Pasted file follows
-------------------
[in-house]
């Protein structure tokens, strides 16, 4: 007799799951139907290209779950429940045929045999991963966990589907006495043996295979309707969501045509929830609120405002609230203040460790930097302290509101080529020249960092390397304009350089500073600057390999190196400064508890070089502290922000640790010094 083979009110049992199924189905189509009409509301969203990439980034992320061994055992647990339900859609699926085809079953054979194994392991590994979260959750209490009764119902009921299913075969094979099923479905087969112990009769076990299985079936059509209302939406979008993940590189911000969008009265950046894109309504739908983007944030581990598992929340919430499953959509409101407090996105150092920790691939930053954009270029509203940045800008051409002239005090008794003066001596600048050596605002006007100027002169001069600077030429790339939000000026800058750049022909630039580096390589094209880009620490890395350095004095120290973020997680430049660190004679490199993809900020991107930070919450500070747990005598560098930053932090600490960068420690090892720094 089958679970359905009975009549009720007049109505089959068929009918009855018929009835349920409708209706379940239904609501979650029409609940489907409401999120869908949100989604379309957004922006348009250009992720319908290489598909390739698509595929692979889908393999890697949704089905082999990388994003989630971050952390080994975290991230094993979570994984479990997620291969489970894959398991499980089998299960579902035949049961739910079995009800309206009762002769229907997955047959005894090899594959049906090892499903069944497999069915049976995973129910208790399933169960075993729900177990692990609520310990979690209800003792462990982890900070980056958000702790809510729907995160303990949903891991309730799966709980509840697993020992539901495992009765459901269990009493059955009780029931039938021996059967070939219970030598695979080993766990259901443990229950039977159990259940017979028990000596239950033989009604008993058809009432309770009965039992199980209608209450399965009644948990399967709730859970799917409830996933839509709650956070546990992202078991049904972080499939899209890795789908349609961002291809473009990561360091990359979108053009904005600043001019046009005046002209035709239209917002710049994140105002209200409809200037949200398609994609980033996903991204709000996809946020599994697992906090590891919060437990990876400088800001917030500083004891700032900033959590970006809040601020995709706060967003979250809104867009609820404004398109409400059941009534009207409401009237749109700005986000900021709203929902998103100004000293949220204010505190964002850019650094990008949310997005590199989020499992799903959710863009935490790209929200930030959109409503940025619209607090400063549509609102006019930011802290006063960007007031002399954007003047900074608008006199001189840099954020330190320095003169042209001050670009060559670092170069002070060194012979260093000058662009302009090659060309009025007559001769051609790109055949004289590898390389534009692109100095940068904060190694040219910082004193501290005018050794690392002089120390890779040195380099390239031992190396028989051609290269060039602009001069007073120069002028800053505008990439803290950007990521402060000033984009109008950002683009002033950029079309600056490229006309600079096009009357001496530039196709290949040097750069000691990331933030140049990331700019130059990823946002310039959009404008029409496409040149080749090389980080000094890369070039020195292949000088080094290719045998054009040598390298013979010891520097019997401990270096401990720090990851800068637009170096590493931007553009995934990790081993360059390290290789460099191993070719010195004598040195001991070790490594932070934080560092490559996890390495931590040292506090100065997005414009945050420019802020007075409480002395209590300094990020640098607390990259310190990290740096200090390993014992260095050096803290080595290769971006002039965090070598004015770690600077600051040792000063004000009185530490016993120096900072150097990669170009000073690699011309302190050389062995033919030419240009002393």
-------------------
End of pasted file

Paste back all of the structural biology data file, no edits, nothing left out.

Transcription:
[in-house]
């Protein structure tokens, strides 16, 4: 007799799951139907290209779950429940045929045999991963966990589907006495043996295979309707969501045509929830609120405002609230203040460790930097302290509101080529020249960092390397304009350089500073600057390999190196400064508890070089502290922000640790010094 083979009110049992199924189905189509009409509301969203990439980034992320061994055992647990339900859609699926085809079953054979194994392991590994979260959750209490009764119902009921299913075969094979099923479905087969112990009769076990299985079936059509209302939406979008993940590189911000969008009265950046894109309504739908983007944030581990598992929340919430499953959509409101407090996105150092920790691939930053954009270029509203940045800008051409002239005090008794003066001596600048050596605002006007100027002169001069600077030429790339939000000026800058750049022909630039580096390589094209880009620490890395350095004095120290973020997680430049660190004679490199993809900020991107930070919450500070747990005598560098930053932090600490960068420690090892720094 089958679970359905009975009549009720007049109505089959068929009918009855018929009835349920409708209706379940239904609501979650029409609940489907409401999120869908949100989604379309957004922006348009250009992720319908290489598909390739698509595929692979889908393999890697949704089905082999990388994003989630971050952390080994975290991230094993979570994984479990997620291969489970894959398991499980089998299960579902035949049961739910079995009800309206009762002769229907997955047959005894090899594959049906090892499903069944497999069915049976995973129910208790399933169960075993729900177990692990609520310990979690209800003792462990982890900070980056958000702790809510729907995160303990949903891991309730799966709980509840697993020992539901495992009765459901269990009493059955009780029931039938021996059967070939219970030598695979080993766990259901443990229950039977159990259940017979028990000596239950033989009604008993058809009432309770009965039992199980209608209450399965009644948990399967709730859970799917409830996933839509709650956070546990992202078991049904972080499939899209890795789908349609961002291809473009990561360091990359979108053009904005600043001019046009005046002209035709239209917002710049994140105002209200409809200037949200398609994609980033996903991204709000996809946020599994697992906090590891919060437990990876400088800001917030500083004891700032900033959590970006809040601020995709706060967003979250809104867009609820404004398109409400059941009534009207409401009237749109700005986000900021709203929902998103100004000293949220204010505190964002850019650094990008949310997005590199989020499992799903959710863009935490790209929200930030959109409503940025619209607090400063549509609102006019930011802290006063960007007031002399954007003047900074608008006199001189840099954020330190320095003169042209001050670009060559670092170069002070060194012979260093000058662009302009090659060309009025007559001769051609790109055949004289590898390389534009692109100095940068904060190694040219910082004193501290005018050794690392002089120390890779040195380099390239031992190396028989051609290269060039602009001069007073120069002028800053505008990439803290950007990521402060000033984009109008950002683009002033950029079309600056490229006309600079096009009357001496530039196709290949040097750069000691990331933030140049990331700019130059990823946002310039959009404008029409496409040149080749090389980080000094890369070039020195292949000088080094290719045998054009040598390298013979010891520097019997401990270096401990720090990851800068637009170096590493931007553009995934990790081993360059390290290789460099191993070719010195004598040195001991070790490594932070934080560092490559996890390495931590040292506090100065997005414009945050420019802020007075409480002395209590300094990020640098607390990259310190990290740096200090390993014992260095050096803290080595290769971006002039965090070598004015770690600077600051040792000063004000009185530490016993120096900072150097990669170009000073690699011309302190050389062995033919030419240009002393």